D. Eric Williams Online

Gravel Chewin'
Copyright © 2008 D. Eric Williams


I murried my cousin!
A while back my Family and I were enjoying a scrumptious meal of pecan and macaroni casserole when I remarked to my wife,

"Wow, Hon, this pecan and macaroni casserole is really ARRRRRRRRRRRRRRRRGH!"

Thinking that I had signaled a game of Alien Slaughter, everyone at the table began to throw ice cubes at me while crying out "Galactic Retina, Galactic Retina!" My wife - keen observer of human nature that she is - realized that there was something else on my mind.

"Hold it kids" she said. "I don't think Dad wants to play Alien Slaughter just now."

"What makes you think that?" I whimpered.

"Oh, I don't know - except that you're on the floor in a fetal position with tears running down your face."

She was right of course. The cause of my sudden outburst was the pain of a broken tooth. It was not as if the tooth had suddenly given way - not at all. Indeed, I had been suffering with a bad tooth for nearly a year. But like many of my fellow Americans a trip to the dentist does not appear on my top ten list of fun activities. Indeed, I would rather have my foot run over by a lawn mower than allow a masked man to probe my mouth with shiny, sharp weird shaped metal things.

"I'm going to make an appointment for you at the dentist" said Hon as she helped me off the floor. "There's no reason to - - Archibald! put that ice cube down! - - wait any longer."

"I beg to differ" I said. Bad teeth are in fashion around here. Why, just the other day I overheard an interesting conversation in the check out line at the grocery store."

CLEVE: "Hey Spindle, yer missing another front tooth!"

SPINDLE: "Yep, busted it right off whilst I was munching gravel at my cousin's wedding last week."

CLEVE: "Yer cousin? I thought you got murried last week. "

SPINDLE: "Why you dumb -- course I did. I murried my cousin!"

Hon scheduled the appointment and I dutifully arrived at the dentist's office at the arraigned hour.

In the waiting room I nervously flipped through the latest issue of "Mediaeval Dentistry Review." I paused at the article concerning the use of dental procedures during the Spanish Inquisition as a means of interrogation. Then came the fateful summons.

"Mr. Williams, Mr. David Williams?"

I rose slowly from my chair. "Yes" (I struggled to control the tremor in my voice), "that's me."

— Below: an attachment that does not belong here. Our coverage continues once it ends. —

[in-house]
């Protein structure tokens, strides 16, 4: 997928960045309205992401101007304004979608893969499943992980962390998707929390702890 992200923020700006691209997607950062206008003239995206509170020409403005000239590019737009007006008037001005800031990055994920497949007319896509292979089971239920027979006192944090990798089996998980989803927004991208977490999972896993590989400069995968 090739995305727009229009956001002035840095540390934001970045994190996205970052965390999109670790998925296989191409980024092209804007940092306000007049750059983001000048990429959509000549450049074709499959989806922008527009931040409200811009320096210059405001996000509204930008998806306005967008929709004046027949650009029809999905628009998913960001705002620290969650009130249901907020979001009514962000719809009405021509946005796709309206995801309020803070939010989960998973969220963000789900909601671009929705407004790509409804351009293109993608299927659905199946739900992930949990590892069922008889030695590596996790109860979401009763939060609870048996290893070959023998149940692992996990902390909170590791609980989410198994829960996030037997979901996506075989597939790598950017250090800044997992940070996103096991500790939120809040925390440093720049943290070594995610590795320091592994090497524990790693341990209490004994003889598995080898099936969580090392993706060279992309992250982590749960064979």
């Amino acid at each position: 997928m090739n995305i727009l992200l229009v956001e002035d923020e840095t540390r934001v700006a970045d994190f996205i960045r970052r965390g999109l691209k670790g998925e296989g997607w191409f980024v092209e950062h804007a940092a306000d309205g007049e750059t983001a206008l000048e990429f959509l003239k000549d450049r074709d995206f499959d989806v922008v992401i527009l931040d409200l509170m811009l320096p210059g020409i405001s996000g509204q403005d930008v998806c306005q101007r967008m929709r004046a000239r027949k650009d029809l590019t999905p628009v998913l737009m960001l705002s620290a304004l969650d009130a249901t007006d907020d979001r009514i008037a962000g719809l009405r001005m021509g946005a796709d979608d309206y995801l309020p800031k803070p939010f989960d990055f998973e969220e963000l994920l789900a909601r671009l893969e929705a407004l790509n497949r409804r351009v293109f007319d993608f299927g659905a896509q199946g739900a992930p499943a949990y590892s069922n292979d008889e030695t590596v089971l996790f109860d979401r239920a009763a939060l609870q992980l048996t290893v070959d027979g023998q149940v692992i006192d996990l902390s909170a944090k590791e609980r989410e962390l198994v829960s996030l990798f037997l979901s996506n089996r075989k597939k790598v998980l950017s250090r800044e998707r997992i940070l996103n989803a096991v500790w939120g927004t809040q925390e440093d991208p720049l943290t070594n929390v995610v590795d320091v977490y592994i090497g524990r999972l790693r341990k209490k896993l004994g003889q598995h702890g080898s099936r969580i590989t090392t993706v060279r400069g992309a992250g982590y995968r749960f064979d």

"If you will follow me please."

I glanced at the exit; unfortunately an elderly woman was just entering the waiting room. I hesitated, weighing my chances. I let out a shuddering sigh; with my luck I would become entangled in her walker and fail to clear the threshold. I glared at the old lady and then turned away, resigned to my fate.

I settled into the exam chair just as the dentist be-bopped into the room. He had ear buds in place and I could plainly hear the selection from AC/DC that was playing.

"WELL MR. WILLIAMS - YOU HAVE A BROKEN TOOTH HUH?" the dentist yelled. "I'VE BEEN GETTING A LOT OF BROKEN TEETH FROM UP IN YOUR NECK OF THE WOODS" shouted the good doctor as he inserted his arm in my mouth up to his elbow. "WOW - WHAT A MESS - LOOKS LIKE YOU'VE BEEN CHEWING GRAVEL. HA, HA, HA. CHEWING GRAVEL, GET IT?"

"Ah, oh, ah on't uneran -"

" - GOOD THING YOU CAME IN WHEN YOU DID CAUSE YOU REALLY NEED THIS ROOT CANAL BAD."

All at once the chair dropped and shifted to a 45-degree angle. The blood rushed to my head and saliva began to accumulate in the back of my throat. The dental dam previously inserted merely served to restrict my breathing.

"IF YOU FEEL ANY PAIN LIFT A HAND AND WE'LL SHOOT YOU UP SOME MORE. WELL, LET'S ROCK AND ROLL!"

The dentist leaned on the drill. Smoke and dust billowed from my gapping mouth like effluence from a furnace. Lights burst before my eyes and pain coursed through my body. I gagged, fighting for breath, fighting for life - I was unable to lift my hand - for heaven's sake - why didn't someone help me - anyone - please - help me!

At that point I must have passed out because the next thing I remember is stepping through my front door.

"Well, how'd it go" asked Hon.

"It was nothing" I said as I retrieved a plate of pecan and macaroni casserole from the fridge. "Like chewing gravel."





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